Auditory beat perception is related to speech output fluency in post-stroke aphasia

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  • James D. Stefaniak, Manchester University, University of Cambridge
  • ,
  • Matthew A. Lambon Ralph, University of Cambridge
  • ,
  • Blanca De Dios Perez, University of Nottingham
  • ,
  • Timothy D. Griffiths, Newcastle University Medical School, University College London
  • ,
  • Manon Grube, Newcastle University Medical School

Aphasia affects at least one third of stroke survivors, and there is increasing awareness that more fundamental deficits in auditory processing might contribute to impaired language performance in such individuals. We performed a comprehensive battery of psychoacoustic tasks assessing the perception of tone pairs and sequences across the domains of pitch, rhythm and timbre in 17 individuals with post-stroke aphasia and 17 controls. At the level of individual differences we demonstrated a correlation between metrical pattern (beat) perception and speech output fluency with strong effect (Spearman’s rho = 0.72). This dissociated from more basic auditory timing perception, which did not correlate with output fluency. This was also specific in terms of the language and cognitive measures, amongst which phonological, semantic and executive function did not correlate with beat detection. We interpret the data in terms of a requirement for the analysis of the metrical structure of sound to construct fluent output, with both being a function of higher-order “temporal scaffolding”. The beat perception task herein allows measurement of timing analysis without any need to account for motor output deficit, and could be a potential clinical tool to examine this. This work suggests strategies to improve fluency after stroke by training in metrical pattern perception.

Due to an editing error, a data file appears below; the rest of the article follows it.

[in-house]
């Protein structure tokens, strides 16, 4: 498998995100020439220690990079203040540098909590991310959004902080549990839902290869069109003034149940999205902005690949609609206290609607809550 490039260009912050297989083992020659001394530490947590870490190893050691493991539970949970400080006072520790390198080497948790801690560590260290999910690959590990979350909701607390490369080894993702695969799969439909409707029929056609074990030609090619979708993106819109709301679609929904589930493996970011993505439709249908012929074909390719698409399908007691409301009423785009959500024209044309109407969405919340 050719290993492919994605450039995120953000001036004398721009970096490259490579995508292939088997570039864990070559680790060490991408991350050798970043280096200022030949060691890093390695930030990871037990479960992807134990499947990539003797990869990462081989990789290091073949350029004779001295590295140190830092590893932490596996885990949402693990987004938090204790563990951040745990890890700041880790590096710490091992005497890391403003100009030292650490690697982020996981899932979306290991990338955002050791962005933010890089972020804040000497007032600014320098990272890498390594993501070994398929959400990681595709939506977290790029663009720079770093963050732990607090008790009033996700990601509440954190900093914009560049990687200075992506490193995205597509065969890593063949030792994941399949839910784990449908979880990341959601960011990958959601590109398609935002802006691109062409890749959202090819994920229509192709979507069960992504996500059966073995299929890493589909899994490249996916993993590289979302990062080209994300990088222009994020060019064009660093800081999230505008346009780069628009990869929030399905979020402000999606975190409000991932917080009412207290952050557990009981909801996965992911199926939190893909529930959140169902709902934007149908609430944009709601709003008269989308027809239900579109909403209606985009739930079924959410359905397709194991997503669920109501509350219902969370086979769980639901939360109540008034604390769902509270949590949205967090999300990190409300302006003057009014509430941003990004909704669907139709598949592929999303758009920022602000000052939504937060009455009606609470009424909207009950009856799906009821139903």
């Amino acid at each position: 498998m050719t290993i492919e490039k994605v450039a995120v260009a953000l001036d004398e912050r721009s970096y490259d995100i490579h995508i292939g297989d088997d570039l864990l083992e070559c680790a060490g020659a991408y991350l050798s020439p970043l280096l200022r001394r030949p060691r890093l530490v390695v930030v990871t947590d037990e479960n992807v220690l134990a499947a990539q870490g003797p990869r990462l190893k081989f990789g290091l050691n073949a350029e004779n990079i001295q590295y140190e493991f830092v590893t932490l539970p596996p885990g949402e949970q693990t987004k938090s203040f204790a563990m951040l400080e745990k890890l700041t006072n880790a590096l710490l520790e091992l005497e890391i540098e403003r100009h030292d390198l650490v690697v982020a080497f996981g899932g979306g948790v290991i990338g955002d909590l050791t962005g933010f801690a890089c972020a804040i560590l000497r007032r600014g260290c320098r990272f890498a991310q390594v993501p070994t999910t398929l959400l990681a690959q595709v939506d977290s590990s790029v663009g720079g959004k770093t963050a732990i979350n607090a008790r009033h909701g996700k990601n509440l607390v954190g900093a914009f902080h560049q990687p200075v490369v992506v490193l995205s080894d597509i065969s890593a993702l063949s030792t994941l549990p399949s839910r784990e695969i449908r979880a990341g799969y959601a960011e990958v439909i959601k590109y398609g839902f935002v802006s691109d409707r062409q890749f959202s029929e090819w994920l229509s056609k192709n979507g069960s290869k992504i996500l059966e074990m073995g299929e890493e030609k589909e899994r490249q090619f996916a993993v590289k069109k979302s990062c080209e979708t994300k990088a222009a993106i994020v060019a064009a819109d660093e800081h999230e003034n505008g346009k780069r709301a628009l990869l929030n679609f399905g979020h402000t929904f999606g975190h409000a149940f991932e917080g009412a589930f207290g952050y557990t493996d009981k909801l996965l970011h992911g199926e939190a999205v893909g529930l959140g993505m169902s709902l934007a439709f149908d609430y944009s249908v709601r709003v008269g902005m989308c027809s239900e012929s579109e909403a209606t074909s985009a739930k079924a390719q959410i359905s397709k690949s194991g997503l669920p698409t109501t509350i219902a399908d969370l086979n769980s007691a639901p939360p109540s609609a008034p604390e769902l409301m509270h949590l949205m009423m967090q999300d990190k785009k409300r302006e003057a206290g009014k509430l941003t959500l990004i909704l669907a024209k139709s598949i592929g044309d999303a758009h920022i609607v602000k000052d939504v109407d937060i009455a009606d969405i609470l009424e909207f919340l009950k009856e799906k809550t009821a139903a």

OriginalsprogEngelsk
Artikelnummer3168
TidsskriftScientific Reports
Vol/bind11
ISSN2045-2322
DOI
StatusUdgivet - feb. 2021

Bibliografisk note

Funding Information:
JDS is a Wellcome clinical PhD fellow funded on grant 203914/Z/16/Z to the Universities of Manchester, Leeds, Newcastle and Sheffield. The research was supported by an ERC Advanced grant to MALR (GAP: 670428), by WT106964MA to TDG, and by Medical Research Council intramural funding (MC_UU_00005/18). The funding sources had no involvement in study design, data collection, analysis, writing or submission.

Publisher Copyright:
© 2021, The Author(s).

Copyright:
Copyright 2021 Elsevier B.V., All rights reserved.

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